I’ve now found one example in my collection of statspack outputs showing a 9.2.0.8 with timed_os_statistics not set, timed_statistics set to true, and stats like “OS Voluntary context switches” appearing with non-zero values – so I can be fairly sure that I wasn’t confusing these OS stats with the new v$osstat stuff in 10g.

    Martin,
    Thanks for the suggestions, but I wasn’t really concerned about the cost and method of collection; it was more a question of whether there was any better information available about the rules explaining the circumstances that would cause collection to take place.

    Maybe it’s a case of “if it’s very cheap it get’s done, if not you have to asked for it explicitly, and if it’s windows it just doesn’t happen”.

    Comment by Jonathan Lewis — December 29, 2008 @ 10:46 pm GMT Dec 29,2008 | Reply

  4. Well statspack shows system wide stats, maybe someone had set statistics_level = all temporarily in some session for SQL execution plan stats collection (which also enables timed_os_statistics).

    But yep, as the OS stats are OS dependent, they vary by underlying OS. Solaris has the most detailed stats due their microstate accounting (stuff like time spent in trap handling, serving page faults and scheduling latency).

    I suspect that Windows port doesn’t have OS stats in use due the single-process/multithreaded architecture, thus it’s not possible to gather detailed *thread level* OS stats on the windows versions Oracle needs to run on.

    Normally the OS stats are gathered using getrusage() syscall, but on Solaris an ioctl() on /proc/PID is done which give microstate accounting data instead.

    Timed OS stats gathering syscalls are made in the end of DB call in modern versions, but only if the SGA time has increased by more than timed_os_stats seconds since last sample was taken.

    Comment by Tanel Poder — December 30, 2008 @ 4:25 pm GMT Dec 30,2008 | Reply

    • Tanel,
      Thanks for the feedback.

      I like your suggestion about the Windows port, it’s certainly makes sense.

      That’s a good thought, too, about the session level setting for the timed_os_statistics – but in the statspack sample I have (which has lots of sessions) the value for the OS statistic for User CPU was consistent with Oracle’s “CPU used by this session” – which could still be a logon trigger enabling the feature at the session level for every session, of course.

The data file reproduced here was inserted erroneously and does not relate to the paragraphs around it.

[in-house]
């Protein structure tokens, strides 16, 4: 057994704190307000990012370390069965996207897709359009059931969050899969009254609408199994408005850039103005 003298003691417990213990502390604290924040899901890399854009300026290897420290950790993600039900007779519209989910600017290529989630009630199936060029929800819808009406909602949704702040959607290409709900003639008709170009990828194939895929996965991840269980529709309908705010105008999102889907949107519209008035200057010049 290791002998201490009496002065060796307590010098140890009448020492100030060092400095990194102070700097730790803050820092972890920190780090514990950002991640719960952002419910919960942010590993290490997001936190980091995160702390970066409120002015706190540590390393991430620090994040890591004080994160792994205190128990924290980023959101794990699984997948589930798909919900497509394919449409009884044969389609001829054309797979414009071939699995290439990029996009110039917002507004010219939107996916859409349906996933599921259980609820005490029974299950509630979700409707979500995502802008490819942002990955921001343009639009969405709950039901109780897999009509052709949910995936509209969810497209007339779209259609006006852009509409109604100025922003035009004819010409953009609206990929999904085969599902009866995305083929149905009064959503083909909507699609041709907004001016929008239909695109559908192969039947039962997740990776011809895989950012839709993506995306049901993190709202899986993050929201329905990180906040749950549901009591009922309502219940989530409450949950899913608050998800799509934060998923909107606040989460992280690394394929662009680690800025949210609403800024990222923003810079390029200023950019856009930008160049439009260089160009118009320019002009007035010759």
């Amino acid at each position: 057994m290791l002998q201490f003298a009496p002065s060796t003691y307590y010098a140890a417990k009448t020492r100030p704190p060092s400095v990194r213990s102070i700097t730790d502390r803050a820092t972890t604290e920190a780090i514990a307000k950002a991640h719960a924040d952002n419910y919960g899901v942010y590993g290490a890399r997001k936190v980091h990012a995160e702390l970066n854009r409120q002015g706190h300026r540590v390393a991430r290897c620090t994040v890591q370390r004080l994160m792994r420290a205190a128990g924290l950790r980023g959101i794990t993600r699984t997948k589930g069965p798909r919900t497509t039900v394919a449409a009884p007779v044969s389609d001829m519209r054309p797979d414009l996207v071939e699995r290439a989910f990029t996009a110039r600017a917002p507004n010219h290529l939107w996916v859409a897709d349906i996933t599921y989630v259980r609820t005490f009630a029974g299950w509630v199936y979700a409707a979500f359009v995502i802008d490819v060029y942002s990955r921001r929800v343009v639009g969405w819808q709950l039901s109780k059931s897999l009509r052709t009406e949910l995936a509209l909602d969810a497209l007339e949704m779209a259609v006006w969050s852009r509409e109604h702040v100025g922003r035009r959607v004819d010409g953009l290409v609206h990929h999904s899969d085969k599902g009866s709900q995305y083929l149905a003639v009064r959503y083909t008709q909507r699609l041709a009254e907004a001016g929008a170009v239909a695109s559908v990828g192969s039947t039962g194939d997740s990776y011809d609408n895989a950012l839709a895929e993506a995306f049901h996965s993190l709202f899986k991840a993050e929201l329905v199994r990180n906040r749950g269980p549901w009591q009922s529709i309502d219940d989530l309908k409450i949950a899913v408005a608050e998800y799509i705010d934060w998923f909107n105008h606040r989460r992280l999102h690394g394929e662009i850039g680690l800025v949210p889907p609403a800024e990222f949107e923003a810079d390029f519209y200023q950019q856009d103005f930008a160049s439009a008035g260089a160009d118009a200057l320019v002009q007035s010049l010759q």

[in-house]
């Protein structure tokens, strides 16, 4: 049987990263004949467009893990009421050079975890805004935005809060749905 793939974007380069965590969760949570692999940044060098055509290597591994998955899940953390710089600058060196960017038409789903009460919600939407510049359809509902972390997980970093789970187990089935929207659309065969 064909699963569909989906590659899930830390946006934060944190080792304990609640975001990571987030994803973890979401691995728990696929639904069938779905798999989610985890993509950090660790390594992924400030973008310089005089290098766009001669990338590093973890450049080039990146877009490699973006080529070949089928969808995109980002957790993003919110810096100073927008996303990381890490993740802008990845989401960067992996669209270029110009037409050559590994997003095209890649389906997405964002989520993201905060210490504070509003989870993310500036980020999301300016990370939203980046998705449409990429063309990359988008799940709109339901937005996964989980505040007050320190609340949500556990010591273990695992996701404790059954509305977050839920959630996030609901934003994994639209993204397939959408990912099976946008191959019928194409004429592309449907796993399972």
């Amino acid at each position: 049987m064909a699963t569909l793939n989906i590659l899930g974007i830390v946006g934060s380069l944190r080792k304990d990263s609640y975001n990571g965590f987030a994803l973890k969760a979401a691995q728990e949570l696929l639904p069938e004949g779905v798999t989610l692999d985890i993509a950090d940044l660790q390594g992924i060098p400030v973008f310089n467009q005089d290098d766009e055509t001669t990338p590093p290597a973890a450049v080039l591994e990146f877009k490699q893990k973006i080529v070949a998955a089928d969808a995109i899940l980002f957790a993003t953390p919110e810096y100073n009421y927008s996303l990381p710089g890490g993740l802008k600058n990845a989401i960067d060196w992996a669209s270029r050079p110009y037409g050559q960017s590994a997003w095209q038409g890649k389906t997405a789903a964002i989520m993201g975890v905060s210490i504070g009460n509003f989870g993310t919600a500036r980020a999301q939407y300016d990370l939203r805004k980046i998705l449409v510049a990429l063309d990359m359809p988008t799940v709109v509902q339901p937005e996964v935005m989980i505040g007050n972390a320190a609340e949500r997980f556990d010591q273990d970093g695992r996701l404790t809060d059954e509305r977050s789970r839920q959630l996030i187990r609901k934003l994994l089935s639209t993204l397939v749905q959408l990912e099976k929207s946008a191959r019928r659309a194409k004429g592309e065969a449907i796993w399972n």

Comment by Jonathan Lewis — December 31, 2008 @ 11:30 am GMT Dec 31,2008 | Reply

  5. The OS statistics were already in some UNIX ports as early as version 6 and version 7 of Oracle. They were introduced by the Sequent base port. Not all ports and platforms could implement this for various reasons, like not supporting the the getrusage() system call and not supporting all the different kind of process stats that were support by the Sequent (Dynix).

    One of the major problems/draw backs of these OS stats and timed_os_statistics are that they are retrieved on the Oracle process level by and kept in v$sesstat (that is the session level) and v$sysstat (which is a summation of v$sesstat + a special session that keeps track of all the stats of the sessions that have logged off, so that is your history basically).

    Now that means if you have multiple sessions per process (MTS and/or Oracle Application Server), you need to be careful with how you interpret these values.

    Comment by akolk — February 9, 2009 @ 5:44 pm GMT Feb 9,2009 | Reply

  6. OS stats on 11.2.0.3.5 AIX are being populated even when timed_os_statistics=0

    Comment by Jesse — April 16, 2013 @ 1:46 pm GMT Apr 16,2013 | Reply


RSS feed for comments on this post. TrackBack URI

Leave a Reply

Fill in your details below or click an icon to log in:

WordPress.com Logo

You are commenting using your WordPress.com account. Log Out / Change )

Twitter picture

You are commenting using your Twitter account. Log Out / Change )

Facebook photo

You are commenting using your Facebook account. Log Out / Change )

Google+ photo

You are commenting using your Google+ account. Log Out / Change )

Connecting to %s

The Rubric Theme. Blog at WordPress.com.

Follow

Get every new post delivered to your Inbox.

Join 4,521 other followers